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Acute Arterial Occlusion

Acute arterial occlusion generally presents with an abrupt onset of pain. Classic findings-such as a cold, blue extremity, and the 5 p's (pain, pallor, paresthesia, pulselessness, and paralysis)-generally occur late. Ischemic tissue death can begin within 4 hours. Chronic arterial insufficiency also can cause ischemic changes. Worsening claudication or rest claudication may be the presenting symptom in the lower extremities that have collateral flow.

It is important to determine the cause of the obstruction because treatment can vary on the basis of whether the obstruction is due to in situ thrombosis or an embolus. Thrombosis is likely in the face of preexisting peripheral vascular disease as a result of local stasis. Embolic disease frequently occurs in patients without preexisting symptoms of peripheral arterial occlusive disease and is associated with atrial fibrillation or recent cardioversion.


The kidneys are very sensitive to the amount of blood that flows through them. Any reduction of blood flow through the renal artery can impair kidney function. If prolonged, a complete blockage of blood flow to the kidney often results in permanent failure of the kidney.

Lack of functioning of one kidney may not cause symptoms because the second kidney adequately filters the blood. High blood pressure may develop, however. If there is not a second functional kidney, blockage of the renal artery may cause symptoms of acute kidney failure.


Severity of symptoms depends on the location of the occlusion and on the level of collateral flow that had developed previously.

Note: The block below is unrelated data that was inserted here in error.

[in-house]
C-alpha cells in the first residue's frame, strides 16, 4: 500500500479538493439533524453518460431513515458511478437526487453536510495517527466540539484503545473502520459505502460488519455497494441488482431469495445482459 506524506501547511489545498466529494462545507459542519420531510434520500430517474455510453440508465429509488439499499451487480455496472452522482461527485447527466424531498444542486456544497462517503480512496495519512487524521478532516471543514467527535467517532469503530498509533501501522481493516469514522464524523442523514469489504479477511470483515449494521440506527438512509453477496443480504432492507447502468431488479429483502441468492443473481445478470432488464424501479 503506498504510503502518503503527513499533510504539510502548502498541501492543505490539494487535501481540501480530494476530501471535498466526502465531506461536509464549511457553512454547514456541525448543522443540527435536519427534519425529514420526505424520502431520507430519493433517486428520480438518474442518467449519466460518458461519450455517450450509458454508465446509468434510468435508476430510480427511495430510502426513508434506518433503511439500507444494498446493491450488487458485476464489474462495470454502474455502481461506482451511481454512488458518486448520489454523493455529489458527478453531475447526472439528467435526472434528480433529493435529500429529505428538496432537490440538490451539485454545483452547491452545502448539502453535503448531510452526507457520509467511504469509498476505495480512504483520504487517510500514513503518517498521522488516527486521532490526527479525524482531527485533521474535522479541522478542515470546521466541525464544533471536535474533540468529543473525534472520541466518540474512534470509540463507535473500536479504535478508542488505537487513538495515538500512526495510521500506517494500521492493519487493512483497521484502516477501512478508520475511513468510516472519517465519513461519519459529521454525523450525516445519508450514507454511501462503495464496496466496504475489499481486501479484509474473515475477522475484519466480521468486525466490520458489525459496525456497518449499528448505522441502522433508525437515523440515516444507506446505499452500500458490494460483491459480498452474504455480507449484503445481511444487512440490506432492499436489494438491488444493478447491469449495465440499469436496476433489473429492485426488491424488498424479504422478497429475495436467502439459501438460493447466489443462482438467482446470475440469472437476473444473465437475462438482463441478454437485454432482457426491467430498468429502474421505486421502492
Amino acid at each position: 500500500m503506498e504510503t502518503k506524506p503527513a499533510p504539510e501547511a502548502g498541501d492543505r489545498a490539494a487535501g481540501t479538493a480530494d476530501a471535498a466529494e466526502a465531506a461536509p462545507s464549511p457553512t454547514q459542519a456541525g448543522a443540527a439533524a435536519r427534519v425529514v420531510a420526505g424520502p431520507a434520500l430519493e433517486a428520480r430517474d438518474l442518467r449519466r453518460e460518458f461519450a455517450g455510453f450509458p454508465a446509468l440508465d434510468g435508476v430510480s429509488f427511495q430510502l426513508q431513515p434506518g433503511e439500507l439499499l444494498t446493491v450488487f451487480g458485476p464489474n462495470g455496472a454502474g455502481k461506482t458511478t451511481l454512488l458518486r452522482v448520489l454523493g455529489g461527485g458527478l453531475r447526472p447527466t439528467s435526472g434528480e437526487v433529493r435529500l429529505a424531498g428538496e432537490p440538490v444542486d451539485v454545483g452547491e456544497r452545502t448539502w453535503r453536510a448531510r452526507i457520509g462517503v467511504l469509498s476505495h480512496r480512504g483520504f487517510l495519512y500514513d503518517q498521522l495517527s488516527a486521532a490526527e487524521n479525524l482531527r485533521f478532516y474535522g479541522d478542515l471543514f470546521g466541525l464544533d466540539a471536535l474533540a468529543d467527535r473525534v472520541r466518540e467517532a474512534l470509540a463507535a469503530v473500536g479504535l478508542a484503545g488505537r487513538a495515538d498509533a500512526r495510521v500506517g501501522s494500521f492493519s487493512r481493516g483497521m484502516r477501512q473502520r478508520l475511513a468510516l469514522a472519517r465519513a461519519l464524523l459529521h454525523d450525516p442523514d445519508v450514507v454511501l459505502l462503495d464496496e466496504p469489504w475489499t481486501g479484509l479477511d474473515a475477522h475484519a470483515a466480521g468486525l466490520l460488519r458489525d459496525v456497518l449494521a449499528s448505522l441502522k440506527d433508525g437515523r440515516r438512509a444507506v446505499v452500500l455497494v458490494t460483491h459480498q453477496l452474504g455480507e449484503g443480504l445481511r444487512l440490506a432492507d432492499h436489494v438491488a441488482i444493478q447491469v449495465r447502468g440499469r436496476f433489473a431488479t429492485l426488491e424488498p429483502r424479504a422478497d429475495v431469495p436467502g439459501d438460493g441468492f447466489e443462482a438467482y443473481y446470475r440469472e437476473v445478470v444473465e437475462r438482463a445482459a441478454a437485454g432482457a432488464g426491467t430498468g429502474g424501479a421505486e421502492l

• Pain +++++
  • Coldness
  • Paresthesia
  • Numbness
  • Paralysis
  • Acute embolic occlusion in digits may present rapidly with sudden pain and coldness.


  • Tenderness
  • Pallor
  • Ischemic pain (typically worsens with passive stretch of ischemic muscles)
  • Sensory deficit
  • Paralysis (late)
  • Pulse deficit
  • Livedo reticularis (a fishnet appearance of the skin), coldness, and cyanosis
  • Bruits may be heard in the presence of fistulas or aneurysms.


  • The understand role of heparin to prevent propagation of thrombus and protect the distal arterial tree.
  • Understand to the benefits of mannitol for patients with advanced acute arterial occlusion.
  • Understand the importance of hydration and correcting electrolyte imbalances.
  • To make correct decisions concerning the proper locations and type of arteriotomy depending on whether an embolus is the likely source of acute arterial occlusion or thrombus secondary to underlying chronic arterial stenosis.
  • The proper technique when using thromboembolectomy catheters.

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